Build a simple CLI tool to simplify your day-to-day tasks

It's a common task in my current position to download and restore client schema on my local postgres to debug it. So I decided to build a small CLI tool to help me.

Fully inspired (to not say copy/pasted) from this post by Lukas White and James Hibbard: Build a JavaScript Command Line Interface (CLI) with Node.js

How it works

I type pg-schema-restorer in my terminal and the following appears:


The tool look for the .backup files in my folders and subfolders of ~/Documents and ~/Downloads and ask me to select one.

Once chosen it asks me the name of the schema (try to deduce it from the filename)

After that I need to enter the database credentials. Only for the first time because it's saved into a local storage thank's to configstore


And from here the given schema name will be dropped and the backup restored. I added some flavours in the script I use at my job to automatically reference the new schema into the public table with some more queries but you get the idea.

The code

I won't go into too much details because the post I referenced earlier is very detailled. The following is just to clear the console and display the ASCII art because I can. It's using chalk to colorize the output, figlet for the art and clear

        figlet.textSync('PG Schema Restorer', { horizontalLayout: 'full' }),

To look for the backup in a directory and all it's subdirectories I'm using a library called klawSync you can apply a filter to it so it will already find exactly what you're looking for

const findBackupsInPath = filePath => {
	return klawSync(filePath, {
		nodir: true,
		traverseAll: true,
		filter: filePath => {
			const basename = path.basename(filePath.path)
			return basename.match(/.\.backup$/);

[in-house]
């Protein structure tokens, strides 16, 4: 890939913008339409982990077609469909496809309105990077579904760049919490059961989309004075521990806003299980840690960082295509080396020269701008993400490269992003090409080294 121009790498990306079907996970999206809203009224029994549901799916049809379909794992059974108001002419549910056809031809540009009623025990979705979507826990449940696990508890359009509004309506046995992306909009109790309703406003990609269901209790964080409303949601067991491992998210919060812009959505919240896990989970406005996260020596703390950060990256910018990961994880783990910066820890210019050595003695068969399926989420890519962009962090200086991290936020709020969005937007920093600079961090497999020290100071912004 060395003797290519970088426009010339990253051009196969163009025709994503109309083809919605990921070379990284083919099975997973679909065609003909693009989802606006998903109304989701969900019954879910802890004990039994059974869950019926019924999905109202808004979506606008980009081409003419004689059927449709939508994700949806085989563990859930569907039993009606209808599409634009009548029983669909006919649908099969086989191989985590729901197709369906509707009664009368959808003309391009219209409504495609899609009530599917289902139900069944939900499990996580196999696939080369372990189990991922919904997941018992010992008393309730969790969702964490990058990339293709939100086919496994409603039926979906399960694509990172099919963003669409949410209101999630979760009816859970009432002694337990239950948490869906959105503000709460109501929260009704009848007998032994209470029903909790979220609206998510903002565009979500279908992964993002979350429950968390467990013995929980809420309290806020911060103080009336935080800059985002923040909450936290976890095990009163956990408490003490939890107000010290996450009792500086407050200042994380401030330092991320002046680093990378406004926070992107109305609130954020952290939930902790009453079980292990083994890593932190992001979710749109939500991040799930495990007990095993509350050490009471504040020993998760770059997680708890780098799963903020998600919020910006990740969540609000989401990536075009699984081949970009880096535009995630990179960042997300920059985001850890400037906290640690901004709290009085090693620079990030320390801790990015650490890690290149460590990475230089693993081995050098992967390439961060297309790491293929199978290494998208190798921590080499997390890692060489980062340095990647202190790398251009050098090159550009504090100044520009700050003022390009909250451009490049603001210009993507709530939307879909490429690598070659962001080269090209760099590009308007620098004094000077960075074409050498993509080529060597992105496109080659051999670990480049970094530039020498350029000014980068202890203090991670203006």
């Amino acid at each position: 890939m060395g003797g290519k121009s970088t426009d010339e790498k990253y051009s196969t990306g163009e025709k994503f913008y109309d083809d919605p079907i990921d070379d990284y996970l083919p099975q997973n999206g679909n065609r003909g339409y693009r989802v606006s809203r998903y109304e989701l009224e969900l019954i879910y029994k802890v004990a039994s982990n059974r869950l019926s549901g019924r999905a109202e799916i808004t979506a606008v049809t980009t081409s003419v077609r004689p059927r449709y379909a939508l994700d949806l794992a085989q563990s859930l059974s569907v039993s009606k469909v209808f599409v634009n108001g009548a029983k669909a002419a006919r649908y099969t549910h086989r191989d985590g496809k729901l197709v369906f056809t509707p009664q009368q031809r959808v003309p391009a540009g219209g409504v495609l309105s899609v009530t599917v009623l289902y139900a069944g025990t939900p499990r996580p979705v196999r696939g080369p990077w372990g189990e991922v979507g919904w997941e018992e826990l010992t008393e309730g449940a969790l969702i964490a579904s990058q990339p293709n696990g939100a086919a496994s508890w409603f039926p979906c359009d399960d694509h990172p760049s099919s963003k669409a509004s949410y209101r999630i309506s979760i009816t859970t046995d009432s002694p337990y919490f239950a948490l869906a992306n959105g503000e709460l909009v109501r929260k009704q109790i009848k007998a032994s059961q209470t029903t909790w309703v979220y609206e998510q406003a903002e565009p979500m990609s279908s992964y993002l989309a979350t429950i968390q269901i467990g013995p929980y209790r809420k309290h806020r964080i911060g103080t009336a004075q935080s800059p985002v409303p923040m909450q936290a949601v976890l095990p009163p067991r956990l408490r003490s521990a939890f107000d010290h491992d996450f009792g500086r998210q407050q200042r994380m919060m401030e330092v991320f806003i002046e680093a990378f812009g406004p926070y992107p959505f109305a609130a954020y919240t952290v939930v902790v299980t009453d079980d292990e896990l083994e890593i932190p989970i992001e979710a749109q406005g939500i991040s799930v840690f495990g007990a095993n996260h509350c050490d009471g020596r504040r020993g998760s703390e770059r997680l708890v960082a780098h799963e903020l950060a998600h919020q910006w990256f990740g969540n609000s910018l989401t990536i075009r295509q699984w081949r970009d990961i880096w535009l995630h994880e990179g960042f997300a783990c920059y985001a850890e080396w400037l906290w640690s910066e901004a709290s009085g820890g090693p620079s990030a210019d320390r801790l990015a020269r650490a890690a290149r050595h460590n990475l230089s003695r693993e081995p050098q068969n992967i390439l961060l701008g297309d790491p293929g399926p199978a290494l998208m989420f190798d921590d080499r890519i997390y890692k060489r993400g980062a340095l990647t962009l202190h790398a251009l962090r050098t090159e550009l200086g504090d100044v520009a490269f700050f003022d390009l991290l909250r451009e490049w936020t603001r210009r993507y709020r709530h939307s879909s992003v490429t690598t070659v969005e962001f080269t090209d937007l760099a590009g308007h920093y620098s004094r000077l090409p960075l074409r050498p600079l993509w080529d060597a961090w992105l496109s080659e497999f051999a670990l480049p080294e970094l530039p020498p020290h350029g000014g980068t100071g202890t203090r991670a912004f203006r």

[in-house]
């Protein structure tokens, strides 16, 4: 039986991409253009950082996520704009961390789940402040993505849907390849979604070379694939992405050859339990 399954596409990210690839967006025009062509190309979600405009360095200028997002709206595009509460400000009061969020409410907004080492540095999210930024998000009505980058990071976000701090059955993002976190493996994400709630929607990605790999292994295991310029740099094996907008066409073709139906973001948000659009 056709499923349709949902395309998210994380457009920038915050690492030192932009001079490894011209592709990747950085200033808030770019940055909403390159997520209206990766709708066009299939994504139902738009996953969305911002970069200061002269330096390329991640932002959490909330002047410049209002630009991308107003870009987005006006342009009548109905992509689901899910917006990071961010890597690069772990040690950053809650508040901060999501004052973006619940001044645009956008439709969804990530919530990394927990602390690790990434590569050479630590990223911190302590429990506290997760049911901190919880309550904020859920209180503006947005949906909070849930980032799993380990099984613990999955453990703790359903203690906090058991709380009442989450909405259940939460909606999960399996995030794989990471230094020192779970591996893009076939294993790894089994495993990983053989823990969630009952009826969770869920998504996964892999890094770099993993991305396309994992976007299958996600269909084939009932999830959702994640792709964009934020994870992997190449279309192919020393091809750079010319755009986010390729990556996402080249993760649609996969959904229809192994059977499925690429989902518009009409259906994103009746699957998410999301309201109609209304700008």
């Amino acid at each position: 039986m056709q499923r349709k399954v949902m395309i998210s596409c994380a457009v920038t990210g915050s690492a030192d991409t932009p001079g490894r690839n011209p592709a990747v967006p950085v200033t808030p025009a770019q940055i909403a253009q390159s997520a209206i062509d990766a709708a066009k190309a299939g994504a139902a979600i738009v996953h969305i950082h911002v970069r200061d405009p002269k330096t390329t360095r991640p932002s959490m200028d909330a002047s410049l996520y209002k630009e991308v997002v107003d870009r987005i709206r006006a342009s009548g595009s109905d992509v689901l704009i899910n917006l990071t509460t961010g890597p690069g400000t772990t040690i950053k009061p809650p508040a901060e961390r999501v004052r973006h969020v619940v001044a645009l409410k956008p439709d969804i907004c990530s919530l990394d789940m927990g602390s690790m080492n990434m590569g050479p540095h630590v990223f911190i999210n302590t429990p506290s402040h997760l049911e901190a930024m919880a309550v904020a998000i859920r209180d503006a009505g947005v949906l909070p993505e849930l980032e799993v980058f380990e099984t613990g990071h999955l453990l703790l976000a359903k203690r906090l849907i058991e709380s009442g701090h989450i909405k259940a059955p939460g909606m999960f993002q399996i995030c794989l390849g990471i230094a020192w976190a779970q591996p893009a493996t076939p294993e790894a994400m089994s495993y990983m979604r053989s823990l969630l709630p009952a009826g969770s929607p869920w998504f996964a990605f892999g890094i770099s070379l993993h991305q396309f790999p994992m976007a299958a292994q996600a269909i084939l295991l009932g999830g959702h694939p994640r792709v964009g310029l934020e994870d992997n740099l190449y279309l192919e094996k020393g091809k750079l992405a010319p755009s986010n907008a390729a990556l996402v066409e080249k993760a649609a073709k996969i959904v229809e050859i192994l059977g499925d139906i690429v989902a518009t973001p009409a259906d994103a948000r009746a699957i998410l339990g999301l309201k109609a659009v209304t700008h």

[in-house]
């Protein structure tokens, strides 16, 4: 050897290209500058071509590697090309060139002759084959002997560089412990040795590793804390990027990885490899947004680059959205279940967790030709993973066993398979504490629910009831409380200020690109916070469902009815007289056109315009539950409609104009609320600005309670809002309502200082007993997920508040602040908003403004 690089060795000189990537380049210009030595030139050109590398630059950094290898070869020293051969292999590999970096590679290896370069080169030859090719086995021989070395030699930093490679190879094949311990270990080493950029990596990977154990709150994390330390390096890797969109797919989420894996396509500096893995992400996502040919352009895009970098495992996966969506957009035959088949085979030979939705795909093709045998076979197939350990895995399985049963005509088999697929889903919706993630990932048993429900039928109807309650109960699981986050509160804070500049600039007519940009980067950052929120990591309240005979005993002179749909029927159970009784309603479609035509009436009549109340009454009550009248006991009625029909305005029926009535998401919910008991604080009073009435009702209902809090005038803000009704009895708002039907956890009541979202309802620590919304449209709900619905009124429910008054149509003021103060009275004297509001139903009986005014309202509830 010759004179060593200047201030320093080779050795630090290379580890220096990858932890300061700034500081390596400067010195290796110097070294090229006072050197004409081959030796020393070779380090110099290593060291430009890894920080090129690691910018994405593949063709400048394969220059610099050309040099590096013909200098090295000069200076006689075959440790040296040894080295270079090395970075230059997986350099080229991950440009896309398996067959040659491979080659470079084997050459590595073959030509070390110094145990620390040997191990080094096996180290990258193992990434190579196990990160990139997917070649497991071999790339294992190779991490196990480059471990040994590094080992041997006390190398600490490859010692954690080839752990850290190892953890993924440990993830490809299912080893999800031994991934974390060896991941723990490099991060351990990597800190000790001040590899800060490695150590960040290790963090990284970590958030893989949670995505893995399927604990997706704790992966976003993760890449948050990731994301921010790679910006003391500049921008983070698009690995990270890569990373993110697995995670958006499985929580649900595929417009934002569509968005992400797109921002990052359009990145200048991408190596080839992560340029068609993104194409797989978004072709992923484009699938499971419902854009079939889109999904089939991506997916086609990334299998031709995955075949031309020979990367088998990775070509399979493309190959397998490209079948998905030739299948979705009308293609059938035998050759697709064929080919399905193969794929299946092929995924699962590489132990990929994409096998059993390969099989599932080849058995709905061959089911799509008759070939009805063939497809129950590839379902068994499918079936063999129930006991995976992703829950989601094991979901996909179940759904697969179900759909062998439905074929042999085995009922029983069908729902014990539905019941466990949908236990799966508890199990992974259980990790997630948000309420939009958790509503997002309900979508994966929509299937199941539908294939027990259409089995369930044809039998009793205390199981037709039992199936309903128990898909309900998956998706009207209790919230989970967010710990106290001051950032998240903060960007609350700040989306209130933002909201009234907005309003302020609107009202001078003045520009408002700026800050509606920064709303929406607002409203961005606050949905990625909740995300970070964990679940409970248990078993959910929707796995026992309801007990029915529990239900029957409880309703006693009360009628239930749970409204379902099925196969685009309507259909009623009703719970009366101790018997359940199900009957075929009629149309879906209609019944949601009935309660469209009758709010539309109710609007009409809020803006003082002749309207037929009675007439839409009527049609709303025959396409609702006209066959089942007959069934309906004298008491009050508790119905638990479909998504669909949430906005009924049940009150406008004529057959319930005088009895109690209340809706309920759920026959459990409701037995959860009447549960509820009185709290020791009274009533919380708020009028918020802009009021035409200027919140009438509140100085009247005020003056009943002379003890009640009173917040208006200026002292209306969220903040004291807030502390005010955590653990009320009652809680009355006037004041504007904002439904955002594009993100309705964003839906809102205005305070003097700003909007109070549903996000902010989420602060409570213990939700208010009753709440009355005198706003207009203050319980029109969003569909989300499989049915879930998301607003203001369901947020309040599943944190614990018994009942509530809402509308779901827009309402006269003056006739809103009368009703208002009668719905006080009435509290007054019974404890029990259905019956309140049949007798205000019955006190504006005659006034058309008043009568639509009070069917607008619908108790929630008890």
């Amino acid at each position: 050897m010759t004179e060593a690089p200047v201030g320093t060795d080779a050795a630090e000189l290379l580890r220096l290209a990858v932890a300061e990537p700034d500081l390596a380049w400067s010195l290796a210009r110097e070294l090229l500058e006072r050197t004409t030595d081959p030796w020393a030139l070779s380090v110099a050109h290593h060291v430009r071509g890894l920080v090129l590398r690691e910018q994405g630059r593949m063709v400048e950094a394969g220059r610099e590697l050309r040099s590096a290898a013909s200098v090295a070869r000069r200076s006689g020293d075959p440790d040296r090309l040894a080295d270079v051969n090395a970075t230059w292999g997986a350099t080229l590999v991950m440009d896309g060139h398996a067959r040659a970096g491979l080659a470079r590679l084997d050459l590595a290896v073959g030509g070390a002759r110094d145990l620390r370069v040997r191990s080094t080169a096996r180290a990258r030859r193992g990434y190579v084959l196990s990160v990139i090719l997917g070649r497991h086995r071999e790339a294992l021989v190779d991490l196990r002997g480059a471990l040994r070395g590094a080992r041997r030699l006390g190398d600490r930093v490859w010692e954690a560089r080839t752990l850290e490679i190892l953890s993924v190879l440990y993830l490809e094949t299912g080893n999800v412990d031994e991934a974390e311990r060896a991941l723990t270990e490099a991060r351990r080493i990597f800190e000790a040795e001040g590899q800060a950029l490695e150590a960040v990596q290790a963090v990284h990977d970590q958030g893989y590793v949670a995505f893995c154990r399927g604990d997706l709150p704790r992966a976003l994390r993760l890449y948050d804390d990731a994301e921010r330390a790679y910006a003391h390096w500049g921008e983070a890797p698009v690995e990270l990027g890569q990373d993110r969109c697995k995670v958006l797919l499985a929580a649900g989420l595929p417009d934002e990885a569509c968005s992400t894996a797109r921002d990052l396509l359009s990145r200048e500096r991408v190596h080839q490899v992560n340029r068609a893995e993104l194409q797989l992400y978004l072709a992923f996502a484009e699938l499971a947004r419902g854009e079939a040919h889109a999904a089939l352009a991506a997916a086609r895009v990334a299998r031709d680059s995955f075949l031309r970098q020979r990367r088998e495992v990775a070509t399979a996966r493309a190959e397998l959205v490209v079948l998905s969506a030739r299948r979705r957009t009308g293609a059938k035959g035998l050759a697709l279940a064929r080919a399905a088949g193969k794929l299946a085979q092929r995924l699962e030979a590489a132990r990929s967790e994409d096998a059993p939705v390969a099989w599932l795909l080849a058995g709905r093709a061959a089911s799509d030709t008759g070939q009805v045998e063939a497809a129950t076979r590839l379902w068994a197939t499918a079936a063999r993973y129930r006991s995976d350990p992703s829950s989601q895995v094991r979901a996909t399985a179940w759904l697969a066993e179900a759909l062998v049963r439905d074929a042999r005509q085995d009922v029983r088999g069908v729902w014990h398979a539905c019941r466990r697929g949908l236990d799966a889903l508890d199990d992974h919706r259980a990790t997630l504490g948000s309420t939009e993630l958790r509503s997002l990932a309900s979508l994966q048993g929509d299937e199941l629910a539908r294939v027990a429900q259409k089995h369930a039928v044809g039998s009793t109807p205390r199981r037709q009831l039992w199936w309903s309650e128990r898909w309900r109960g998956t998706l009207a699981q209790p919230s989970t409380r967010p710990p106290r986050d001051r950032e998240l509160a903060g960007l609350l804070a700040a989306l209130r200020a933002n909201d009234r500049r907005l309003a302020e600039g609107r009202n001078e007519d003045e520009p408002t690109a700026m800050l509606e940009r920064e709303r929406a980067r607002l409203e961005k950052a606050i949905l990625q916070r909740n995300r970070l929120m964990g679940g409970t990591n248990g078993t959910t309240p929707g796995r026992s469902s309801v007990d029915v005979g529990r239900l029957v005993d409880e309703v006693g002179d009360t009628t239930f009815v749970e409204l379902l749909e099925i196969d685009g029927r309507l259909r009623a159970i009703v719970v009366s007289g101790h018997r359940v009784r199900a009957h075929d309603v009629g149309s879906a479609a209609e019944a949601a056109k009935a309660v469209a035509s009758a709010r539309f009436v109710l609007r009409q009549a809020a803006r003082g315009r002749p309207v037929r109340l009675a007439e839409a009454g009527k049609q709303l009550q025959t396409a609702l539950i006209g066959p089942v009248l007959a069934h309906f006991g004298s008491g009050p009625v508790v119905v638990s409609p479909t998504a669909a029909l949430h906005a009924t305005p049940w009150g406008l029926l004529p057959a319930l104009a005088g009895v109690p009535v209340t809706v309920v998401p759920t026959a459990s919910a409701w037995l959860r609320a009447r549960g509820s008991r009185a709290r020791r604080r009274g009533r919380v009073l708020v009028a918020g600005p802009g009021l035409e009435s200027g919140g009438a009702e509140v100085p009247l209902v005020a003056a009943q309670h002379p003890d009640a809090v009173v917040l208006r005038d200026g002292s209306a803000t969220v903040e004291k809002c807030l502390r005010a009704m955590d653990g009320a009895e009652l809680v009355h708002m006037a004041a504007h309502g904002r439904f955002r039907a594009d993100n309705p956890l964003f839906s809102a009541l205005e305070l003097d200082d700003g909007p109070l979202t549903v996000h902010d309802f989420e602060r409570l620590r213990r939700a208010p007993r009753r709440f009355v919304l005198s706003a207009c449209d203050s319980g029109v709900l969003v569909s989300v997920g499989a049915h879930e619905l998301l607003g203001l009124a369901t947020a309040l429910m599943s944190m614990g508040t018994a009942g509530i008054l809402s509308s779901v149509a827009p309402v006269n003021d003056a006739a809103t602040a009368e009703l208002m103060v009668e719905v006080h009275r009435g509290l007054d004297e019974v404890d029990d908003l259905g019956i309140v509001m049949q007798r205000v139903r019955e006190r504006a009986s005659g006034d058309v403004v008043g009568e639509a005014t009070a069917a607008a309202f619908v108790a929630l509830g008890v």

}).map(f => f.path)

You can then use this list of backups to inquirer that will display a beautiful prompt with it

askBackupFile: filelist => {
    const questions = [
            type: 'list',
            name: 'backupPath',
            message: 'Select the backup you want to restore:',
            choices: filelist,
    return inquirer.prompt(questions);

I want the database credentials to be stored so that users don't have to type it anytime but in the same time they should be able to reset it if they need to restore on another database.

// retrieve databaseCredentials
const conf = new Configstore('schemaRestorer')
if (!conf.get('databaseCredentials')) {
    conf.set('databaseCredentials', await inquirer.askDatabaseCredentials())
} else {
    const db = conf.get('databaseCredentials')
    console.log(`Using these postgres credentials: ${}:${db.port}/${db.database}?user=${db.user}&password=${db.password}`)
    const { confirmDbCredentials } = await inquirer.askConfirmDatabaseCredentials()
    if (confirmDbCredentials === false) {
        conf.set('databaseCredentials', await inquirer.askDatabaseCredentials())
const databaseCredentials = conf.get('databaseCredentials')

For that I'm using configstore which simply store my configs into a json file in the npm user directory. I ask the user if he wants to continue with the saved credentials if any.

To drop the existing schema I'm using pg ORM which is really easy to manipulate.

const client = new Client(databaseCredentials)
await client.query(`DROP SCHEMA IF EXISTS ${schemaName} CASCADE`);
await client.end()

And finally to restore the schema I'm using the system pg_restore thank's to the exec command in the npm package child_process To simplify my code I've encapsulated it into a Promise so that I can await it's result before continuing the program.

await new Promise((resolve, reject) => {
    exec(`pg_restore -d ${databaseCredentials.database} -U ${databaseCredentials.user} -C -w ${backupPath}`, async (error) => {
        if (error !== null) {
            console.error(`Error restoring the backup: ${error}`);
        }`Backup '${backupPath}' has been restored...`);

If you're interested in reading the code I've made it available on github

Feel free to comment it, correct it, test it etc.. I've only been using it myself on my Ubuntu setup so for sure it needs to be somehow adapted for MacOS and Windows.

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